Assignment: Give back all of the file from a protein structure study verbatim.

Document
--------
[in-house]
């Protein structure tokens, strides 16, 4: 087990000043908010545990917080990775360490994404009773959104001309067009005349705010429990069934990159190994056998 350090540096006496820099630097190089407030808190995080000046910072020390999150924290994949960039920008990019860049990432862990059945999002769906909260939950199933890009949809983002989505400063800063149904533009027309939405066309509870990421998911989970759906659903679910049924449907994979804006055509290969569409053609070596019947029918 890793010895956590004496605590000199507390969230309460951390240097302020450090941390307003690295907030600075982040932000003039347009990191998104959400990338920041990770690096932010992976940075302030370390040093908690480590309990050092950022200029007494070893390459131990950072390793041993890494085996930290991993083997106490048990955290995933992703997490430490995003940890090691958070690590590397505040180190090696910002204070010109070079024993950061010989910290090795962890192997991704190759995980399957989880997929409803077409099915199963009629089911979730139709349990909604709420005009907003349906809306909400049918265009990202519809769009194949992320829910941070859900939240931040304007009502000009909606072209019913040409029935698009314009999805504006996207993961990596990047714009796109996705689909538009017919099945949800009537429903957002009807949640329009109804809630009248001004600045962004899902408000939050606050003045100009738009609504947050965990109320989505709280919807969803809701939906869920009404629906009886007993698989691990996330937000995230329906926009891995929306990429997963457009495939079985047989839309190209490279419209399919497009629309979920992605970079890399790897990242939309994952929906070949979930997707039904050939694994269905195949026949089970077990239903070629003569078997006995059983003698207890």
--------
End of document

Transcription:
[in-house]
């Protein structure tokens, strides 16, 4: 087990000043908010545990917080990775360490994404009773959104001309067009005349705010429990069934990159190994056998 350090540096006496820099630097190089407030808190995080000046910072020390999150924290994949960039920008990019860049990432862990059945999002769906909260939950199933890009949809983002989505400063800063149904533009027309939405066309509870990421998911989970759906659903679910049924449907994979804006055509290969569409053609070596019947029918 890793010895956590004496605590000199507390969230309460951390240097302020450090941390307003690295907030600075982040932000003039347009990191998104959400990338920041990770690096932010992976940075302030370390040093908690480590309990050092950022200029007494070893390459131990950072390793041993890494085996930290991993083997106490048990955290995933992703997490430490995003940890090691958070690590590397505040180190090696910002204070010109070079024993950061010989910290090795962890192997991704190759995980399957989880997929409803077409099915199963009629089911979730139709349990909604709420005009907003349906809306909400049918265009990202519809769009194949992320829910941070859900939240931040304007009502000009909606072209019913040409029935698009314009999805504006996207993961990596990047714009796109996705689909538009017919099945949800009537429903957002009807949640329009109804809630009248001004600045962004899902408000939050606050003045100009738009609504947050965990109320989505709280919807969803809701939906869920009404629906009886007993698989691990996330937000995230329906926009891995929306990429997963457009495939079985047989839309190209490279419209399919497009629309979920992605970079890399790897990242939309994952929906070949979930997707039904050939694994269905195949026949089970077990239903070629003569078997006995059983003698207890």